|From F-16s to Boeings EL AL chief sees only blue skies ahead|
Elyezer Shkedy, President and CEO of EL AL Israel Airlines joined the airline in January 2010 after a distinguished career of nearly 33 years in the Israeli Air Force, earning the rank of Major General.
Shkedy was visiting Hong Kong in June, Jewish Times Asia sat down with EL AL's president to discuss the airlines position in Asia and his personal experiences as a fighter pilot.
Jewish Times Asia: What is the situation regarding Asia in the development plans of EL AL?
We are trying to put Asia more clearly on our map. We fly into four places in Asia: Hong Kong, Mumbai, Bangkok, and Beijing. We are trying to increase flight frequency. Lately, a year ago, I decided to make a change and we enlarged the capacity into Asia and added flights into Hong Kong, Mumbai and Beijing and that was quite a dramatic change.
It is complicated to get ‘slots’, especially in Beijing. One slot we got into Beijing was not attractive so we did not take it. We know what we want and that slot did not fit our requirements. The capacity in 2011 became much bigger than before.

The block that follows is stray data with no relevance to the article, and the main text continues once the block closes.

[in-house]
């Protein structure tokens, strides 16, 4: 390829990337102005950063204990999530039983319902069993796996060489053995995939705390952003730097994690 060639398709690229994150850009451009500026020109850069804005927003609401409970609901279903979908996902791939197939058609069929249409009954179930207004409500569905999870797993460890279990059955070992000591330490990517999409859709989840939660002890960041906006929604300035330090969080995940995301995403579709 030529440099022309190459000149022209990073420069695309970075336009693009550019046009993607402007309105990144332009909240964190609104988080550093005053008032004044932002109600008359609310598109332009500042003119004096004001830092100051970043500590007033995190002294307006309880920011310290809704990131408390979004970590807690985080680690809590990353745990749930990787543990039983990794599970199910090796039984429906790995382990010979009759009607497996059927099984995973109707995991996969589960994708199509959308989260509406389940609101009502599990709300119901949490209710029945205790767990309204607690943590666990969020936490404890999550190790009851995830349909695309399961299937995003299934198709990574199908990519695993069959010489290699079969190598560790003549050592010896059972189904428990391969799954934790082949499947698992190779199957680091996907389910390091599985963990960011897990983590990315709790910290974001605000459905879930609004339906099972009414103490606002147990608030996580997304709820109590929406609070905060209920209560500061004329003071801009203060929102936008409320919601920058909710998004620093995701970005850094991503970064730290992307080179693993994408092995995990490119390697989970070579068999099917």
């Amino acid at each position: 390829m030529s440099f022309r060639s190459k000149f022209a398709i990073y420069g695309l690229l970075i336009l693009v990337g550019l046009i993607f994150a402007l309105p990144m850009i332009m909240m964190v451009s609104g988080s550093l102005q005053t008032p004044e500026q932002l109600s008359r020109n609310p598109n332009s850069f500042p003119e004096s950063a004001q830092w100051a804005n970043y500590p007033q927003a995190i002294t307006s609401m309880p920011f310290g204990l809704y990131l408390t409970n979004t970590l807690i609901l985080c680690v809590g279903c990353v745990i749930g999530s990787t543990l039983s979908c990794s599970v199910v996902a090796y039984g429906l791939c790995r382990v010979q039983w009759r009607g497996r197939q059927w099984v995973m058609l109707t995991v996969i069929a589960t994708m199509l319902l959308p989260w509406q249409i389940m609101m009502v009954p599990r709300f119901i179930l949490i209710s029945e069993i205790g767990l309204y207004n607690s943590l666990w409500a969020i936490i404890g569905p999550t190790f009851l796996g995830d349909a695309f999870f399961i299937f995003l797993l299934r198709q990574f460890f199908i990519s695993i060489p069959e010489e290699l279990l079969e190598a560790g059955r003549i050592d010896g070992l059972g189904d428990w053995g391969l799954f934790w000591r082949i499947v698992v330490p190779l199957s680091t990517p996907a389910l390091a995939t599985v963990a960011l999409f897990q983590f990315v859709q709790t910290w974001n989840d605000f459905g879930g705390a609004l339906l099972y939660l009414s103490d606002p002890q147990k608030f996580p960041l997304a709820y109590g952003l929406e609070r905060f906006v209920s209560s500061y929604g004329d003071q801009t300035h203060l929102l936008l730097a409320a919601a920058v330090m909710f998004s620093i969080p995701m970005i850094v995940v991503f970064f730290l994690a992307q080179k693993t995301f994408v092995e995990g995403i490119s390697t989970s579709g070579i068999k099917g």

I am thinking fiercely about the next step for Asia. One thing is to further increase the frequency and capacity to the same places, or, whether to open new routes and it’s not a simple decision. I see that within 2 to 3 years we will have even more capacity and more routes. Then again, should we open the new routes in the same countries or open new countries?
The second issue is, developing our ability to reach beyond our extant places, with code shares (where a partner or EL AL can sell a ticket all the way to say Australia despite that EL AL does not fly to Australia, and vice versa, for our partners where EL AL flights are included in their schedules. We see us flying all around Asia with partners.
Jewish Times Asia: Will there be deals such as with Hong Kong's Cathay Pacific?
We always think from the commercial point of view. Other airlines likely do the same. As we understand it, at the moment, with the code share arrange-ments with other airlines from Israel to places around Asia this is a good solution, a win win solution. We are talking with each other about the new terms, with calculations, not just chatting.In Thailand and in China crucial talks have been held.